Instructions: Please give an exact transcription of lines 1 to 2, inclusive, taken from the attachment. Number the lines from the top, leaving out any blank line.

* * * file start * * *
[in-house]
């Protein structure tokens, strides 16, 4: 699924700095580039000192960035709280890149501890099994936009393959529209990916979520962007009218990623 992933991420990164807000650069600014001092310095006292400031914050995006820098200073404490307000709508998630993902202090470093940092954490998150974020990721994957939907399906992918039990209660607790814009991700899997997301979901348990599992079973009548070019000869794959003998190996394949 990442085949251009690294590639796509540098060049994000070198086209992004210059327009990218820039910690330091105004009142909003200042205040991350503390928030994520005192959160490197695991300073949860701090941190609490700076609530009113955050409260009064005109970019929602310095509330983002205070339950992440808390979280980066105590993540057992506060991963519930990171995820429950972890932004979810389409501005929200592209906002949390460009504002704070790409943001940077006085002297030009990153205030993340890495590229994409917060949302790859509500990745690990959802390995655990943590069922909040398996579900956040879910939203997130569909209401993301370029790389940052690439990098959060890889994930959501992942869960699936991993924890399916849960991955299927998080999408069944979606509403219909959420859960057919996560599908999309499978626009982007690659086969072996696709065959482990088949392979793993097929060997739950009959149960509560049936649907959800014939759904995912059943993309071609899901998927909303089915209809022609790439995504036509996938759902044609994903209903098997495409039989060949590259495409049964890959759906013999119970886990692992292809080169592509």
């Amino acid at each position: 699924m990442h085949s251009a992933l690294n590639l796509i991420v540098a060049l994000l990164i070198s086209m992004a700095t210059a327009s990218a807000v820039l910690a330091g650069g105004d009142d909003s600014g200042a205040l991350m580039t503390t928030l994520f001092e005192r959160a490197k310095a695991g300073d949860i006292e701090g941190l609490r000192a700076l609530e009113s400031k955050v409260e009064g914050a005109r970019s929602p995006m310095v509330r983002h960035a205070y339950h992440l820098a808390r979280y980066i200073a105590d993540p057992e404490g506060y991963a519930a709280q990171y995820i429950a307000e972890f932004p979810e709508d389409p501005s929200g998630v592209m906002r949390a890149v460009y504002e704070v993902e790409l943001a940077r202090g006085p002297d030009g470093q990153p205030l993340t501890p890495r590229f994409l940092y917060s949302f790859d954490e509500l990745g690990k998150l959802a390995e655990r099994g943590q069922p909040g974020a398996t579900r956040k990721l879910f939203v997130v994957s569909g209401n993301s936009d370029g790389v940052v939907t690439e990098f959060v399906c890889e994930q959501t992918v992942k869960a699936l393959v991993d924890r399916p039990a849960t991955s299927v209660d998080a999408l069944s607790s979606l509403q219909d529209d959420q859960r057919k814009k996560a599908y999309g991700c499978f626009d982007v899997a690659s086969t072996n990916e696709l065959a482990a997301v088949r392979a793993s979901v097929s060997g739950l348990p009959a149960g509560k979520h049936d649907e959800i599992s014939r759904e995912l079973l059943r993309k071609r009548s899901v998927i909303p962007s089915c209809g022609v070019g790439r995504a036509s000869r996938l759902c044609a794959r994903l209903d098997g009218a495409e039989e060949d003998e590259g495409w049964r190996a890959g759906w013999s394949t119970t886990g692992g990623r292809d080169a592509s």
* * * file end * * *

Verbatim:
[in-house]
């Protein structure tokens, strides 16, 4: 699924700095580039000192960035709280890149501890099994936009393959529209990916979520962007009218990623 992933991420990164807000650069600014001092310095006292400031914050995006820098200073404490307000709508998630993902202090470093940092954490998150974020990721994957939907399906992918039990209660607790814009991700899997997301979901348990599992079973009548070019000869794959003998190996394949 990442085949251009690294590639796509540098060049994000070198086209992004210059327009990218820039910690330091105004009142909003200042205040991350503390928030994520005192959160490197695991300073949860701090941190609490700076609530009113955050409260009064005109970019929602310095509330983002205070339950992440808390979280980066105590993540057992506060991963519930990171995820429950972890932004979810389409501005929200592209906002949390460009504002704070790409943001940077006085002297030009990153205030993340890495590229994409917060949302790859509500990745690990959802390995655990943590069922909040398996579900956040879910939203997130569909209401993301370029790389940052690439990098959060890889994930959501992942869960699936991993924890399916849960991955299927998080999408069944979606509403219909959420859960057919996560599908999309499978626009982007690659086969072996696709065959482990088949392979793993097929060997739950009959149960509560049936649907959800014939759904995912059943993309071609899901998927909303089915209809022609790439995504036509996938759902044609994903209903098997495409039989060949590259495409049964890959759906013999119970886990692992292809080169592509």